Examples are: pasta, rice, barley, oats, wheat, potatoes, and sugar.
Glucose is the simplest form of a carbohydrate. Glucose is the actual chemical that your body burns to fuel itself. When more complicated forms of glucose are introduced, your body will naturally convert them into instant burning fuel or turn them into fats for long term storage.
Glucose is commonly known as sugar. This is why when you consume sugary foods and drinks, you get an instant burst of energy and a hard crash later. We want to use carbohydrates in conjunction with fats to provide a smooth burning energy throughout the whole day.
Eating healthy carbohydrates is an advantage. They often come paired with vitamins and minerals that your body needs every day. This makes eating healthy carbohydrates a well rounded choice.
Vitamins and Minerals
Vitamins and minerals are a category of essential nutrients that our body requires to function. They are most commonly found in fruits and vegetables. But, vitamins and minerals can also be found in most other foods. Vitamins help with the regulation and execution of bodily functions. Where as, minerals are used typically to execute a function or build a component.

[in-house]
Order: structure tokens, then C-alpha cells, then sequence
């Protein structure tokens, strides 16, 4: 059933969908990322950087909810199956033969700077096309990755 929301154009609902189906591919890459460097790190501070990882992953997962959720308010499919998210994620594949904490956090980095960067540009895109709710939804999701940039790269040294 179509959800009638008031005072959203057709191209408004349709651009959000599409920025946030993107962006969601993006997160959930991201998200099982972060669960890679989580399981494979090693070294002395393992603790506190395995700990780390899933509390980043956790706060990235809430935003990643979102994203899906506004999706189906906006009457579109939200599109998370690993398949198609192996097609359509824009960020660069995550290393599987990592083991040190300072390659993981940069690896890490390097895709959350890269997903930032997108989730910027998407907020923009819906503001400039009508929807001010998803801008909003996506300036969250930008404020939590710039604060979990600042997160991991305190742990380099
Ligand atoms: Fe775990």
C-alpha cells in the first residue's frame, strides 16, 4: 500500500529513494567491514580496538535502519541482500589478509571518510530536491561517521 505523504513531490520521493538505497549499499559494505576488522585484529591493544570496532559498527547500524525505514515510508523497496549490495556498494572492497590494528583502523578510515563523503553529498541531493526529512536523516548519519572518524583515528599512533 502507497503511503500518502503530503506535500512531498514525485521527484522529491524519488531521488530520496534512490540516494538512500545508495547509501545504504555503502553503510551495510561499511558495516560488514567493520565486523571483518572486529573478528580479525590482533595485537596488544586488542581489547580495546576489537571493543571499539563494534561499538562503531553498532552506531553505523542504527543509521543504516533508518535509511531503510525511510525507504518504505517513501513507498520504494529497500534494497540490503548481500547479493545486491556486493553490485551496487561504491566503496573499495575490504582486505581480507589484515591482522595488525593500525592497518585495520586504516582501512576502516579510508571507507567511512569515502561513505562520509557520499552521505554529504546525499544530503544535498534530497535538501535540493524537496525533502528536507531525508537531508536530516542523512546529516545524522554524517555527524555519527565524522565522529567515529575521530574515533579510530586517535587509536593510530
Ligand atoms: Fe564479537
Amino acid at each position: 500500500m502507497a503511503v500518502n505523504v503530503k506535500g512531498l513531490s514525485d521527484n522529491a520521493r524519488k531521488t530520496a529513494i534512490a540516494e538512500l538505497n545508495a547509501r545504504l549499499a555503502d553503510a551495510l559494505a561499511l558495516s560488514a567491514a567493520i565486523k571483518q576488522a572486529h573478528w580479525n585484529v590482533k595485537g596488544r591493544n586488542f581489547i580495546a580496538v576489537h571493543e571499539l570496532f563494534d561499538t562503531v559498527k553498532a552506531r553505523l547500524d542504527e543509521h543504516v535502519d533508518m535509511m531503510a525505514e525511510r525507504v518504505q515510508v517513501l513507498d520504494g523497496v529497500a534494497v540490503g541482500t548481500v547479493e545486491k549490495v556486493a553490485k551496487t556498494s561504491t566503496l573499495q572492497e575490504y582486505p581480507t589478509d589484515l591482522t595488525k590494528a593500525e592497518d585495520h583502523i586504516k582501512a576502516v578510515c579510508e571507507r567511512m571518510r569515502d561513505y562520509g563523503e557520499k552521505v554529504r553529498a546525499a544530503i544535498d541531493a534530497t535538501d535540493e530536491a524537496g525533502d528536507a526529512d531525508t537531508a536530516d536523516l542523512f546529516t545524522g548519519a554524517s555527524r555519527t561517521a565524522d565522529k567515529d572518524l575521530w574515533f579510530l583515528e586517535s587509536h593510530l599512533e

Let’s use computers and robots as an example. If your body was a robot, the vitamins would be the pieces of computer software that tell your body how to behave. The minerals would be the nuts and bolts that made up the parts of the robot, as well as specify its functions and abilities. Two specific vitamins and minerals, in action, are vitamin C and calcium. Calcium is used to build bones while vitamin C regulates immune function.
Vitamins and minerals are actually a complicated enough subject to justify writing a book all on their own. Just remember that they are necessary. When we think about vitamins and minerals in meal planning, we are simply thinking of the fruit and vegetable component to our meals.
One last reminder! ALWAYS talk with your oncology dietitian BEFORE you make any changes in your diet.